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NEON EDUCATION

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LiDAR (9)
R programming (70)
Remote Sensing (12)
Data Visualization (4)
Hyperspectral Remote Sensing (7)
Hierarchical Data Formats (HDF5) (24)
Spatial Data & GIS (18)
Time Series (15)
Phenology (7)
Raster Data (8)
Vector Data (6)
Metadata (1)
Git & GitHub (6)
(1) (1) (1)

Tutorial by R Package

dplyr (8)
ggplot2 (17)
h5py (1)
lubridate (time series) (6)
maps (1)
maptools (3)
plyr (2)
raster (32)
rasterVis (raster time series) (3)
rgdal (GIS) (23)
rgeos (5)
rhdf5 (21)
sp (7)
scales (4)
gridExtra (4)
ggtheme (0)
grid (2)
reshape2 (3)
plotly (6)

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Overview

R Skill Level: Intermediate

Goals / Objectives

After completing this activity, you will:
  1. Understand how to extract and plot spectra from an HDF5 file.
  2. Know how to work with groups and datasets within an HDF5 file.

What you'll Need

  • R or R studio to write your code.
  • The latest version of RHDF5 packag for R.

R Libraries to Install

  • rhdf5: source("http://bioconductor.org/biocLite.R") ; biocLite("rhdf5")
  • raster: install.packages('raster')
  • rgdal: install.packages('rgdal')
  • plyr: install.packages('plyr')

Data to Download

Download NEON Teaching Data Subset: Imaging Spectrometer Data - HDF5
These hyperspectral remote sensing data provide information on the National Ecological Observatory Network's San Joaquin Experimental Range field site. The data were collected over the San Joaquin field site located in California (Domain 17) and processed at NEON headquarters. The entire dataset can be accessed from the NEON website.

In this tutorial, we will extract a single-pixel’s worth of reflectance values to plot a spectral profile for that pixel.

#first call required libraries
library(rhdf5)
library(plyr)
library(ggplot2)

First, we need to access the H5 file.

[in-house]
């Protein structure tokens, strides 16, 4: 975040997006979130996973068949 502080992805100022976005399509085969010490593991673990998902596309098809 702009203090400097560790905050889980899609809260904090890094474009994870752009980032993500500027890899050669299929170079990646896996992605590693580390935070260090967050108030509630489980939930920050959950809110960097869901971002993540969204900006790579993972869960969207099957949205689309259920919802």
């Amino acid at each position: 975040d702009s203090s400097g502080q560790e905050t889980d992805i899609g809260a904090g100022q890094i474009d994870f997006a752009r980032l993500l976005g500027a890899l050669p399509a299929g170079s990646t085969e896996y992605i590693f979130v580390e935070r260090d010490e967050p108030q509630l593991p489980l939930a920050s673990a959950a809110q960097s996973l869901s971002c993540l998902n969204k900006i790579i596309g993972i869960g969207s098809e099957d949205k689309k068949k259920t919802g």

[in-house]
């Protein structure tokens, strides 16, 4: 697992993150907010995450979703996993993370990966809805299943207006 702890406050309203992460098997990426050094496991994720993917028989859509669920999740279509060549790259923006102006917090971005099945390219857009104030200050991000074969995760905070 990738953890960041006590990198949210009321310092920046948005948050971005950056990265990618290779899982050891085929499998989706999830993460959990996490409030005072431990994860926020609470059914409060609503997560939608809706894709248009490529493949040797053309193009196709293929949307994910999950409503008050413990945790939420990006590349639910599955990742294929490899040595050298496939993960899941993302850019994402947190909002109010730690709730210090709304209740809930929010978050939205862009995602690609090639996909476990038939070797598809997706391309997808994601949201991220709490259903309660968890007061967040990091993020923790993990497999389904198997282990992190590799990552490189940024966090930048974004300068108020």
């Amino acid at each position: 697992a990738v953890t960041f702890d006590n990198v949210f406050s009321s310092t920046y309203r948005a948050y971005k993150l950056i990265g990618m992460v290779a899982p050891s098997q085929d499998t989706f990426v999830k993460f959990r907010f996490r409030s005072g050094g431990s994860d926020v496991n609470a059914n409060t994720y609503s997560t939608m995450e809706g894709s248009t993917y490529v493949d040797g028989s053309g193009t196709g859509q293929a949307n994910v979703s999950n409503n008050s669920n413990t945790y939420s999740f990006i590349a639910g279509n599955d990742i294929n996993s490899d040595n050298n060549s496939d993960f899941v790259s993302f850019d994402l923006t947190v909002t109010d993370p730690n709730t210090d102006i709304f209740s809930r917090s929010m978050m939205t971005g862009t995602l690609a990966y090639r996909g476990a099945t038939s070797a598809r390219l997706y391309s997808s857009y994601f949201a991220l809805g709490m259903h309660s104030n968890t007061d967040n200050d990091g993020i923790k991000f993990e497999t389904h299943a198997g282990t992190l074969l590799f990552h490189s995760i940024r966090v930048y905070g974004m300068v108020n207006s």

#Define the file name to be opened
f <- 'NEON-DS-Imaging-Spectrometer-Data.h5'
#look at the HDF5 file structure 
h5ls(f,all=T) 

##   group        name         ltype corder_valid corder cset       otype
## 0     / Reflectance H5L_TYPE_HARD        FALSE      0    0 H5I_DATASET
## 1     /        fwhm H5L_TYPE_HARD        FALSE      0    0 H5I_DATASET
## 2     /    map info H5L_TYPE_HARD        FALSE      0    0 H5I_DATASET
## 3     / spatialInfo H5L_TYPE_HARD        FALSE      0    0   H5I_GROUP
## 4     /  wavelength H5L_TYPE_HARD        FALSE      0    0 H5I_DATASET
##   num_attrs  dclass          dtype  stype rank             dim
## 0         6 INTEGER  H5T_STD_I16LE SIMPLE    3 477 x 502 x 426
## 1         2   FLOAT H5T_IEEE_F32LE SIMPLE    2         426 x 1
## 2         1  STRING     HST_STRING SIMPLE    1               1
## 3        11                                  0                
## 4         2   FLOAT H5T_IEEE_F32LE SIMPLE    2         426 x 1
##            maxdim
## 0 477 x 502 x 426
## 1         426 x 1
## 2               1
## 3                
## 4         426 x 1

Next, we can read the spatial attributes of the file.

#r get spatialInfo using the h5readAttributes function 
spInfo <- h5readAttributes(f,"spatialInfo")

#r get attributes for the Reflectance dataset
reflInfo <- h5readAttributes(f,"Reflectance")

Read Wavelength Values

Next, let’s read in the wavelength center associated with each band in the HDF5 file.

#read in the wavelength information from the HDF5 file
wavelengths<- h5read(f,"wavelength")
#convert wavelength to nanometers (nm)
#NOTE: this is optional!
wavelengths <- wavelengths*1000 ## Extract Z-dimension data slice

Next, we will extract all reflectance values for one pixel. This makes up the spectral signature or profile of the pixel. To do that, we’ll use the h5read function.

#extract Some Spectra from a single pixel
aPixel<- h5read(f,"Reflectance",index=list(54,36,NULL))

#reshape the data and turn into dataframe
b <- adply(aPixel,c(3))

#create clean data frame
aPixeldf <- b[2]


#add wavelength data to matrix
aPixeldf$Wavelength <- wavelengths

head(aPixeldf)

##    V1 Wavelength
## 1 237     382.27
## 2 240     387.28
## 3 298     392.29
## 4 278     397.30
## 5 207     402.31
## 6 235     407.32

Scale Factor

Then, we can pull the spatial attributes that we’ll need to adjust the reflectance values. Often, large raster data contain floating point (values with decimals) information. However, floating point data consume more space (yield a larger file size) compared to integer values. Thus, to keep the file sizes smaller, the data will be scaled by a factor of 10, 100, 10000, etc. This scale factor will be noted in the data attributes.

#grab scale factor
scaleFact <- reflInfo$`Scale Factor`

#add scaled data column to DF
aPixeldf$scaled <- (aPixeldf$V1/scaleFact)

#make nice column names
names(aPixeldf) <- c('Reflectance','Wavelength','ScaledReflectance')
head(aPixeldf)

##   Reflectance Wavelength ScaledReflectance
## 1         237     382.27            0.0237
## 2         240     387.28            0.0240
## 3         298     392.29            0.0298
## 4         278     397.30            0.0278
## 5         207     402.31            0.0207
## 6         235     407.32            0.0235

Plot Spectral Profile

Now we’re ready to plot our spectral profile!

qplot(x=aPixeldf$Wavelength, 
      y=aPixeldf$ScaledReflectance,
      xlab="Wavelength (nm)",
      ylab="Reflectance")


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